I decided that the best way to address the educational needs of such a diverse group would be to structure the classes as a reading/writing lab followed by an “ulpan-style” conversational class, with students attending either or both as their needs and desires dictated. Originally, there were to be separate sections for adults and children, but both classes quickly evolved into intergenerational learning, a model that proved to be extremely successful.
We decided on four hours a day, Monday through Thursday afternoons/evenings, as the optimal schedule. I offered to teach on Sundays too, but my hosts and the other families wouldn’t hear of it! Sunday was a day off and they wanted to spend it showing me the sights.
I spent my mornings exploring the bustling and beautiful city of Quito, very often with one or two students or community members as my volunteer guides. As exciting as the city was, I couldn’t wait to get back to La Comunidad each afternoon to teach. I’ve taught hundreds of students over the years, but never have I had students so motivated, so focused, so eager to learn, and so appreciative. What a novelty to be greeted and taken leave of each afternoon and evening with a cheerful and respectful “Shalom, Morah!” and a kiss on the cheek from children and adult women alike!
By the time my all-too-short, three-and-a-half-week visit had come to an end, all those students who had attended regularly were reading fluently. Some, including little Yitzchak and his brothers, who had begun the classes knowing next to nothing, completed my reading/writing program (which typically takes a year and a half to complete in an American afternoon Hebrew school) in an astonishing five sessions! The conversational class, too, was very productive and just plain fun.
On the final day of class, the members of La Comunidad surprised me with a party, complete with a video, a beautiful framed certificate, personal gifts, and heartfelt speeches from each of my students. Thankfully, they also supplied kleenex.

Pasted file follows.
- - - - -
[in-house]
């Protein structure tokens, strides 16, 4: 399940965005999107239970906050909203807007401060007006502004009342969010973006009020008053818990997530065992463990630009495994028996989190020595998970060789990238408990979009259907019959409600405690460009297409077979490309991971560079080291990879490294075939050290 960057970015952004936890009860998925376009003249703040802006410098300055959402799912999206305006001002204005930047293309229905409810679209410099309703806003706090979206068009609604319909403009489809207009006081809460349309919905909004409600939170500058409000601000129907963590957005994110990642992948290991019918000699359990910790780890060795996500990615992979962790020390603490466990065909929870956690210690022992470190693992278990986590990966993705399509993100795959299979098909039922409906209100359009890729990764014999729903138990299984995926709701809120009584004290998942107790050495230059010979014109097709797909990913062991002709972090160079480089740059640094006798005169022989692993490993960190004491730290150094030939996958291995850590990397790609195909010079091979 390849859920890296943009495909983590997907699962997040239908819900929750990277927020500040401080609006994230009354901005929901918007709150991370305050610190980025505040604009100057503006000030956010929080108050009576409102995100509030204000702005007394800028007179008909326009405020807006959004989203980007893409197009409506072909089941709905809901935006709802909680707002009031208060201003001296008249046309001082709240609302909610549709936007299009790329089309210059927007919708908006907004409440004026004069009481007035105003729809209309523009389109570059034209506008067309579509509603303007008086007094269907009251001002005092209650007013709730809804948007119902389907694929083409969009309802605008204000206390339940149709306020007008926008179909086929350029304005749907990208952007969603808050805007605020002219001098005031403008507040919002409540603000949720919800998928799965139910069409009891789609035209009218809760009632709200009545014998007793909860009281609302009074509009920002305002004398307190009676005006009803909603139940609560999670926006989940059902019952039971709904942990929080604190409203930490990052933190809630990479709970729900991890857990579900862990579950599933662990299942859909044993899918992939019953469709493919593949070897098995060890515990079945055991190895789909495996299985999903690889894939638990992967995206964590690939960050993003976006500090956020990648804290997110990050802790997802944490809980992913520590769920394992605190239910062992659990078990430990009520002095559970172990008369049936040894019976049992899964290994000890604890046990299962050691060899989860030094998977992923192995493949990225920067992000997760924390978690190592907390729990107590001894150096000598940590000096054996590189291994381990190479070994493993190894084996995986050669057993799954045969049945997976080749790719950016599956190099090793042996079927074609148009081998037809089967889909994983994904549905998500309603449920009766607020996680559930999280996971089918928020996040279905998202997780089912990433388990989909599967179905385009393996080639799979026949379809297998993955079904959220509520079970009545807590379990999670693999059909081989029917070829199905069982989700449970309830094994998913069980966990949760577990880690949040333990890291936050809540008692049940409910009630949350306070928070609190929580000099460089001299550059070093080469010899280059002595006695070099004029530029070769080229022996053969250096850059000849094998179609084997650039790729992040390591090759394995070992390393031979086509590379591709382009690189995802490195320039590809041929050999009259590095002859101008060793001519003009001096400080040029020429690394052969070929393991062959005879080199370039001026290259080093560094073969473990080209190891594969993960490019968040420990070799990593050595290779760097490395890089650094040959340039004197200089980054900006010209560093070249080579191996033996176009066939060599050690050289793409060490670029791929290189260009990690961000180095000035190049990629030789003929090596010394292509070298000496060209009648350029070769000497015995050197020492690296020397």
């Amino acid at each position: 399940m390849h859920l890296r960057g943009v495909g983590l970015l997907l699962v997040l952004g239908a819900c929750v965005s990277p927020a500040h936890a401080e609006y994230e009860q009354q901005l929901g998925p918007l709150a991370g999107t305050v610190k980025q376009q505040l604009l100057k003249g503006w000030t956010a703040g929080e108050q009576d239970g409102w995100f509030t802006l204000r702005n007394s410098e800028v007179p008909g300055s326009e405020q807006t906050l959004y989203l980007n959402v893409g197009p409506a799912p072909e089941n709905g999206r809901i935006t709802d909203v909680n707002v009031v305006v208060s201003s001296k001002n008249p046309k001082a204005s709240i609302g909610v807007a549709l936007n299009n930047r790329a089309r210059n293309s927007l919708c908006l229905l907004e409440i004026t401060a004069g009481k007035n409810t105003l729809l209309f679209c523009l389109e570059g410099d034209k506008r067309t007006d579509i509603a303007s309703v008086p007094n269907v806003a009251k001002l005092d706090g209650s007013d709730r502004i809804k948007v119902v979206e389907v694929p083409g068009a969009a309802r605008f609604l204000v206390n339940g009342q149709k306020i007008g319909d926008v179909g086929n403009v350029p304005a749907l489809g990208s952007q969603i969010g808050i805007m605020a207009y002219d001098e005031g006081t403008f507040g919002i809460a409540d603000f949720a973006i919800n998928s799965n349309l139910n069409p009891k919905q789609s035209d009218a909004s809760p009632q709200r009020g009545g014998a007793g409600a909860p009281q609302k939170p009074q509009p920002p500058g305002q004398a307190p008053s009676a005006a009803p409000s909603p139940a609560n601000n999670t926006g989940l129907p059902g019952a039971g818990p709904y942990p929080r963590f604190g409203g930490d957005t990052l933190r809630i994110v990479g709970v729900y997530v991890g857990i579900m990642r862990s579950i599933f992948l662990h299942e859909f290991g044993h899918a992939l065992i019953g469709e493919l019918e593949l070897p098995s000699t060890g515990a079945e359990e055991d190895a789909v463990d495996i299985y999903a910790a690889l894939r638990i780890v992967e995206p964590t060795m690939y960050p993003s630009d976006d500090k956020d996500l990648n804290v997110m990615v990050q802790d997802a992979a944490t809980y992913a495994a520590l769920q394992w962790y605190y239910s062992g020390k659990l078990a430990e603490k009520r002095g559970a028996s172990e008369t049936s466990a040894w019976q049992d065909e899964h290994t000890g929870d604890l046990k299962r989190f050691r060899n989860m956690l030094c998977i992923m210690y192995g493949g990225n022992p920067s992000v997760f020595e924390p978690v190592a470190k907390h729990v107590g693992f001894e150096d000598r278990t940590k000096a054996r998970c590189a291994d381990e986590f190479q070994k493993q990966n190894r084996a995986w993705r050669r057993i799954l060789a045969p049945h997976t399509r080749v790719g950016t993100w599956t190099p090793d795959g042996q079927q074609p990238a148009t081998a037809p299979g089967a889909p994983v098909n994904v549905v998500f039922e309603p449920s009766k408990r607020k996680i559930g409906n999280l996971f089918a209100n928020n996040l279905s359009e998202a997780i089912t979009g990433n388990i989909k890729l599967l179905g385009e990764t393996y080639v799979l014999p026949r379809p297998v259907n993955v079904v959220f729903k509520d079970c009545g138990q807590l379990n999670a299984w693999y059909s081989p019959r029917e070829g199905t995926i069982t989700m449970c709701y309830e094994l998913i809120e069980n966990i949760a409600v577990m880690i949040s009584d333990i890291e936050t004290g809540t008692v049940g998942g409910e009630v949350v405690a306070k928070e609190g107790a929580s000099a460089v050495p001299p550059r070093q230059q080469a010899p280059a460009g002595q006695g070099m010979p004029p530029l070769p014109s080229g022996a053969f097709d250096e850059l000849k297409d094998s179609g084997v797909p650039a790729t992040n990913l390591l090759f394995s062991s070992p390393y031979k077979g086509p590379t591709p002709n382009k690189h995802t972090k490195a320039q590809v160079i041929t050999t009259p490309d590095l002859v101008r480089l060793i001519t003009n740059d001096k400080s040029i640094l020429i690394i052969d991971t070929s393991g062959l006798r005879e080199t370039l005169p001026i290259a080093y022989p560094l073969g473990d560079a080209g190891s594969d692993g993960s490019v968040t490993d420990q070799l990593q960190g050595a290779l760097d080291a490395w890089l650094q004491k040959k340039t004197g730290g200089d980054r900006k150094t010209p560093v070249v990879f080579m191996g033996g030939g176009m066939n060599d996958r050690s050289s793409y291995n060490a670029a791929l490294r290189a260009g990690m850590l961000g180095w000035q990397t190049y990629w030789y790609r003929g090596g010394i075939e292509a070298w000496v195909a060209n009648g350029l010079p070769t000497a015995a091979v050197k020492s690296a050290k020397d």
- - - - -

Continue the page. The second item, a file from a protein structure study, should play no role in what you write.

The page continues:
The best gift though was the opportunity to give of myself in a way that truly made a difference. I will always treasure the beautiful memories of my birthday trip to Quito and the close new friendships that I believe will last a lifetime.
As I write these words, it is a few hours before sunset on the eve of Yom Kippur. Tonight, when I hear the ancient, heart-rending Kol Nidre chant that begins the holiday service, there will doubtless be the usual prayers in my heart: health, happiness, personal peace, and world peace! But this year there will be an additional prayer: “Por favor, Hashem- bendice a mis nuevos amigos (Please, Hashem, bless my new friends) who live in the middle of the globe! Gather them in speedily, together with all the scattered exiles of our People, and help them realize their dream of becoming fully accepted members of Am Yisrael! And please, dear G-d, if it isn’t too much trouble – – help me learn the Spanish subjunctive in time for my next trip.
*Ellyn (“Elana”) Gerson has won numerous awards for her innovative work with U.S. military linguists at the Defense Language Institute in Monterey, California. She is currently the Hebrew Language Educator at Temple Ahavat Achim in Gloucester, Massachusetts.